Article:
It may be appreciated that major share of foreign procurement remains within missiles ,aircraft,ships,tanks,submarine radar etc.These are high-end products ,need huge investment and strong technology base.Whatever limit is set to FDI,the foreign manufacturer will never part with the real technology or the Know-Whys. This puts the Indian investors in a precarious position ,in case the foreign partner withdraws or the competitor comes with a better product ,possibly at a cheaper cost which is quite usual in high tech products.The other important factor is the delay associated with trials , acceptance of high end products and mid course correction made in QR by the user. You may be aware of many examples where the equipment purchased from abroad fail to comply with the specifications Negotiation process in such cases are too difficult and time consuming . Whereas,for any indigenously developed item by DRDO or PSU,we have much better access to design and technology.
    The primary reasons for lack of initiative from Indian manufacturers to take up major defence items are two- firstly, existing technology and future development of it, is simply beyond the reach of Indian industries and secondly, no industry in private sector can tolerate the unavoidable delay associated with manufacturing,test and induction of any high-tech defence item. Both criteria can be met only by Govt owned organisationsHence this argument will prove that it is not possible to manufacture and supply high-tech defence products by Indian industries even with 49% FDI.
    The solutions:a) make our OFs and PSUs more efficient b) provide impetus to the industries to improve technology base to attract FDI Regards

  8. For getting state of the art technology in the defense sector, if we think that by allowing FDI as majority stake in the private sector, we shall be able to get it, then we are all living in a fool’s paradise.
    Because foreign firms will always be under the control of the country of origin. Such firms will backtrack at the time of need by the slightest blink of the country of their origin.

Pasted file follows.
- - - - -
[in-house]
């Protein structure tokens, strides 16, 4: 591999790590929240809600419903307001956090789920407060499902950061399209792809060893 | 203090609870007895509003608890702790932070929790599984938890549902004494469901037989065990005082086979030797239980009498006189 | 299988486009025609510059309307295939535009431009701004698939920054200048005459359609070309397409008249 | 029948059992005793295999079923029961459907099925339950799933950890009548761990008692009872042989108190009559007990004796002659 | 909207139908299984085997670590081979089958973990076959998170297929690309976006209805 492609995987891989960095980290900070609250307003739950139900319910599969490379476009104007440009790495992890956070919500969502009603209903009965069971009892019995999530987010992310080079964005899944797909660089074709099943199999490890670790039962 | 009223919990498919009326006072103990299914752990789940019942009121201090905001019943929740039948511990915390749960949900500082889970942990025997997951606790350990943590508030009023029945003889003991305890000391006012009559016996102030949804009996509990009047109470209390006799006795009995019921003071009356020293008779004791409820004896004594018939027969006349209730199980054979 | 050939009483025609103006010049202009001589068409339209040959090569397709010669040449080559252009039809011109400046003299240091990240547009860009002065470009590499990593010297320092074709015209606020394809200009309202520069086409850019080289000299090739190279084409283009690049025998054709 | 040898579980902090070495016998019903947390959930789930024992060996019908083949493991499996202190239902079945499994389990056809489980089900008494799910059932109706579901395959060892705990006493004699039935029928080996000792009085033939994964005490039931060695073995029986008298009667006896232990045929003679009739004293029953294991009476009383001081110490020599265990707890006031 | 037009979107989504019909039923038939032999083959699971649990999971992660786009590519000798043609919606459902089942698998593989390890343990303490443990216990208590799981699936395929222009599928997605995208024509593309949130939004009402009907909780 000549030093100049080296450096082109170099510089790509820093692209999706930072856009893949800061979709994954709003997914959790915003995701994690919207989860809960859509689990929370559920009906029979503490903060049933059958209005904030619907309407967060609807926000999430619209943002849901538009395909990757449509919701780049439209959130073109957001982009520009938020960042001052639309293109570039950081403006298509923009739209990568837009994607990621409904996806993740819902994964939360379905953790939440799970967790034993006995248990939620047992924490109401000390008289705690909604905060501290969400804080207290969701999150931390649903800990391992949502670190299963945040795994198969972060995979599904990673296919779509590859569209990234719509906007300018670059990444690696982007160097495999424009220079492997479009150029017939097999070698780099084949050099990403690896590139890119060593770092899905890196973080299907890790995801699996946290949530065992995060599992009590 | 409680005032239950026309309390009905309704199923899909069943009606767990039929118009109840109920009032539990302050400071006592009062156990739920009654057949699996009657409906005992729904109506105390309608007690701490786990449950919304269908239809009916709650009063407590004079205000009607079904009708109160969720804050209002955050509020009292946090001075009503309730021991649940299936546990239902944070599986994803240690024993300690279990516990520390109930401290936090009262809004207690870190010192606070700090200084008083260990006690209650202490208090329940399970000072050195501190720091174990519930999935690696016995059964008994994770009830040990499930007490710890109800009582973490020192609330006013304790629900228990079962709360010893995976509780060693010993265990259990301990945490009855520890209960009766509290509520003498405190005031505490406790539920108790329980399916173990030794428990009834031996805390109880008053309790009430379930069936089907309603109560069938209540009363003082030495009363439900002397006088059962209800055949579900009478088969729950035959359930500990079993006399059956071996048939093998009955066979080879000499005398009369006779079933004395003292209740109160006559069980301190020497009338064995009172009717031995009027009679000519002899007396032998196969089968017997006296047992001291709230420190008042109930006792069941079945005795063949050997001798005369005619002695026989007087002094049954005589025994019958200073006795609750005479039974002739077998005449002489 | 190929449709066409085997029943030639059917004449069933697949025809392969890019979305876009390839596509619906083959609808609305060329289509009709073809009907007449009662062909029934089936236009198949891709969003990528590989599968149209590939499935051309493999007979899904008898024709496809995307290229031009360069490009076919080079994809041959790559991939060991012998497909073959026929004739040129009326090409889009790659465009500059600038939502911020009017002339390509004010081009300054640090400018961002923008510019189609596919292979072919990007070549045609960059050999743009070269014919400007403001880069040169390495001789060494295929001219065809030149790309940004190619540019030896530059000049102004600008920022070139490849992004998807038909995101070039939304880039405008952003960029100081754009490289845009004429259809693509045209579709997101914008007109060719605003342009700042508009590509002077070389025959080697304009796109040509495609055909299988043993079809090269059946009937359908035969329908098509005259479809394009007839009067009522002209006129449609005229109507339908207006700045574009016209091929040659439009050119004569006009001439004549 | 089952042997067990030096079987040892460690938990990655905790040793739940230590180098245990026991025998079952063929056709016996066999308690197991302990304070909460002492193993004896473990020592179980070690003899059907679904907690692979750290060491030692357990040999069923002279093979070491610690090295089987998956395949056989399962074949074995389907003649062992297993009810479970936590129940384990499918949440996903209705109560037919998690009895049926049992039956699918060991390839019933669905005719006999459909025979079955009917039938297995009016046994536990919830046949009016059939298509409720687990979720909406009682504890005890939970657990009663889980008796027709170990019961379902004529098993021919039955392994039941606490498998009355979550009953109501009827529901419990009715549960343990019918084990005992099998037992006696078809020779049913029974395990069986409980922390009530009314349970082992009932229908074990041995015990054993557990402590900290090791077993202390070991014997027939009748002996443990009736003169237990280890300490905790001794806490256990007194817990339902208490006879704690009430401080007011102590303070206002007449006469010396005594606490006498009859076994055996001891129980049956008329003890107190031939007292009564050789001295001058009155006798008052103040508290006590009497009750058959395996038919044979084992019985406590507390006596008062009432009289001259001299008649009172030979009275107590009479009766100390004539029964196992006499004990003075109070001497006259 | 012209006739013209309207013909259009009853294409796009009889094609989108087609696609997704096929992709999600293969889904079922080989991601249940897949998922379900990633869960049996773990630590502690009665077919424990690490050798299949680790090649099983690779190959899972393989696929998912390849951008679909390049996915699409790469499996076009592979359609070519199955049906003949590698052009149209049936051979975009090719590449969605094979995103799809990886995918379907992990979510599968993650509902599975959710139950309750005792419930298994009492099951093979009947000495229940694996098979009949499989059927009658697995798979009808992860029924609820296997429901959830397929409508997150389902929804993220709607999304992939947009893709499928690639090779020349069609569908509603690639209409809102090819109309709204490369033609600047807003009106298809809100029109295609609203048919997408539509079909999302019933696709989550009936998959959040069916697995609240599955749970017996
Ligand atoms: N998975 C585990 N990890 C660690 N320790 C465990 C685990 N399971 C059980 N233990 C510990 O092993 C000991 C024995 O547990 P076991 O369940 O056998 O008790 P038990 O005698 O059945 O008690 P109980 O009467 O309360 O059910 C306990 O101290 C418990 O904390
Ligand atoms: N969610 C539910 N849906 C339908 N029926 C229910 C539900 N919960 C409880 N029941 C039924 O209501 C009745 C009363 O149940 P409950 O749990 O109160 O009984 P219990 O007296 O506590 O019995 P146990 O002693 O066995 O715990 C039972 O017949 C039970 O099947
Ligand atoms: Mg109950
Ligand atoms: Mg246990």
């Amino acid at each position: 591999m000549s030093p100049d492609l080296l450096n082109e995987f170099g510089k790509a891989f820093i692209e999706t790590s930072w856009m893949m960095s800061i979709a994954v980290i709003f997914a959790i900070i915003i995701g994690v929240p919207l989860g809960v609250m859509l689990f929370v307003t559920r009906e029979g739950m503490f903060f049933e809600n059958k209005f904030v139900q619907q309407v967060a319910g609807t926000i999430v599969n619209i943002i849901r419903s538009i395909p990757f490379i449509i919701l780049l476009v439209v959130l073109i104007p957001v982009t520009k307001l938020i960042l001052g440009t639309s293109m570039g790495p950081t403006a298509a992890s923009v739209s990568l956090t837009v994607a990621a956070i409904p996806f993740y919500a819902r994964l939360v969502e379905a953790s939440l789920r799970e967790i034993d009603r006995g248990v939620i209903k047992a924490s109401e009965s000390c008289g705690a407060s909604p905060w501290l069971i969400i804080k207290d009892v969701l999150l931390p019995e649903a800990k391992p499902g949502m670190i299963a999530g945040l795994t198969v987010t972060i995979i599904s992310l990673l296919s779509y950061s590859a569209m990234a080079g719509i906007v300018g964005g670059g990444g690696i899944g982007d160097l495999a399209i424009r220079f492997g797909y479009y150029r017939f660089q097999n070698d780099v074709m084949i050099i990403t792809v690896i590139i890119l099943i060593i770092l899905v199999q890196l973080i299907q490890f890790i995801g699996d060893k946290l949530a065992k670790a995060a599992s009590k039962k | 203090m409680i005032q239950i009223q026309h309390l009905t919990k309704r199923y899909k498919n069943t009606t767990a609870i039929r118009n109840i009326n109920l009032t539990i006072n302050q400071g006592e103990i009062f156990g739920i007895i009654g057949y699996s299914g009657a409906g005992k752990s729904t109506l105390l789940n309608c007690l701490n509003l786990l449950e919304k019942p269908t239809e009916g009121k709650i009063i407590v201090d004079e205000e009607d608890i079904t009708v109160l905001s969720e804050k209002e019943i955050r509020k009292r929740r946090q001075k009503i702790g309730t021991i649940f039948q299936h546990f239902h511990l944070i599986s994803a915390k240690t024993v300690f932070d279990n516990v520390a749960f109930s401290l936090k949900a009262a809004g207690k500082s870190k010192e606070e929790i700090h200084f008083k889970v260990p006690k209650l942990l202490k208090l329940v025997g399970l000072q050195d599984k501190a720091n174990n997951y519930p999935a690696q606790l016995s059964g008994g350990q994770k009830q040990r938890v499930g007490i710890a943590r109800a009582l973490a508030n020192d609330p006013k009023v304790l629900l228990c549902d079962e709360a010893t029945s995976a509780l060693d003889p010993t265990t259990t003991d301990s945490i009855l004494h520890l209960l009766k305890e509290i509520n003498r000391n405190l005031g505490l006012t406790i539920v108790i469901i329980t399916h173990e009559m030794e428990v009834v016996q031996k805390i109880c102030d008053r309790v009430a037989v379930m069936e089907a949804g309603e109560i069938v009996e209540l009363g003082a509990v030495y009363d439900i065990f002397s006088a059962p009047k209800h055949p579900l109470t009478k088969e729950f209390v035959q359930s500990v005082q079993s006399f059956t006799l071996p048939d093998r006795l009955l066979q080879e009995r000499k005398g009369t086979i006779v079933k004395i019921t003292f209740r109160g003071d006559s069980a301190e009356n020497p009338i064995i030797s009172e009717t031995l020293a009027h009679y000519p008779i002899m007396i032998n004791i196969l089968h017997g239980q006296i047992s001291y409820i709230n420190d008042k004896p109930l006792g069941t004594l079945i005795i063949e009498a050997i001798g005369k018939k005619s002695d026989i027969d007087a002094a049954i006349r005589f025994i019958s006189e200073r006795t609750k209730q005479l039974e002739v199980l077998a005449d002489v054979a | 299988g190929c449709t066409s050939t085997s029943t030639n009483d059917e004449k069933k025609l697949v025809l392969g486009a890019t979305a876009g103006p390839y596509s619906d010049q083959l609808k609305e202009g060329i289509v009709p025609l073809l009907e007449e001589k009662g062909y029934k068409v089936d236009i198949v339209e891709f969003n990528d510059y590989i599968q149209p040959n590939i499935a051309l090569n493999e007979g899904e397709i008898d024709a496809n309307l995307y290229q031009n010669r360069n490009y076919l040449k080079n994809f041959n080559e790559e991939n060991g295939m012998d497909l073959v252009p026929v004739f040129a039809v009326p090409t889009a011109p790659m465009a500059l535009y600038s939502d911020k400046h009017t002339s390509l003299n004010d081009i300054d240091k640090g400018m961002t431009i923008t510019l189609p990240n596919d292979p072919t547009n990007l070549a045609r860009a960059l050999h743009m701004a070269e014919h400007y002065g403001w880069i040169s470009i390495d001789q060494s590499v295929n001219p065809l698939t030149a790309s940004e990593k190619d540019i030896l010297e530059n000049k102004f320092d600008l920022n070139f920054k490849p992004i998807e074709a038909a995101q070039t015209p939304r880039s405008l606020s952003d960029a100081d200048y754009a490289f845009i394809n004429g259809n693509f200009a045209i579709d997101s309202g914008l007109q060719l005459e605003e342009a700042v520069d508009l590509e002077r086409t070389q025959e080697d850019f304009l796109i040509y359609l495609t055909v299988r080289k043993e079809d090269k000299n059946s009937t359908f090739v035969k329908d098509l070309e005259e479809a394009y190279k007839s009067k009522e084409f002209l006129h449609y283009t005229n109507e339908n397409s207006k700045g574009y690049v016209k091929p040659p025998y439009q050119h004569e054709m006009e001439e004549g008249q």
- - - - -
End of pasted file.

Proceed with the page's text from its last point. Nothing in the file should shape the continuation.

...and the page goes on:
Our only way out is to drastically re- organise the DRDO to a very professional level with accountability. We shall have to admit that our military industry is having a relatively short history unlike other western industrial power. Military armament industries have evolved with time with lot of past experience to fall back upon. I feel if we persevere with our present efforts studiously , things will definitely look up in near future. We have already seen that in certain sectors. Projects like Kaveri engine should under no circumstances be abandoned at halfway stage. Though it is faced with time and cost over run, the experience of evolution of such a complex programme will come to our benefit in the future. This is also a fact that on many a occasion even in advanced countries certain projects do face with problems and their ultimate product does not come up to expectation. Most important thing is that we need to have the research organisations with professional approach and missionary zeal. Government also will have to support them without any undue interference which are seen in some other places.

  9. I hope author reads these comments. If you do Major than please read this article and on your next article please give examples as the following article shows. Thank you.

  10. Excellent in depth insight into the issues that plague the largest single element in the country’s budget expenditure Mindless and obdurate bureaucrats ridden with fear psychosis have stifled the growth of the local industry,starved the Defense Services of much needed equipment, fed inefficient public sector manufacturing and allowed a behemoth like DRDO to carry on Even with the latest decision to allow 100% FDI in Defense will not change things unless many of these rules are changed

  11. The matter is not that simple. Agreed that India needs substantial FDI in the Defence Sector, but not at all costs. The issues raised by the author have been examined at several fora during the last two decade. The foreign conglomerations are so powerfully entrenched in the field that invitation to them to have the decision making position calls for abundant caution. A nation must retain its sovereign authority. Also, the defence related technologies are moving so fast that to remain on the their frontiers as also to maintain smart inventory is no less costly in real terms than making down the table payment for picking up systems from the shelf. I wish the author had given some available case studies of successful stories of limitless FDI investments in developing nations to add value to his article. All the same an invigorating write up.

    • Shriman Dr Sharmaji the fears expressed by you of foreign entrenchment ( where?) and “their take over ” in the event of some crisis are similar to what was expressed by the neosayers when the economy was liberalised in the early 90s The rest is history This is one of the reasons for the paranoia and the resultant inaction First of all foreign defence manufacturers will invest in this country if it is attractive for their shareholders which mean a fair environment ,a reasonably good market and freedom to operate No one will come in with even 100% FDI if their hands are tied behind their back and the rules are one sided Why should they ? Lastly, we are not a banana republic to be taken over by these companies

  12. Very lucid article in simple language. All issues have been clarified. I had many doubts earlier but now I am convinced that FDI is urgently required. Send this article to defence Minister to read and understand. Thank you IDr.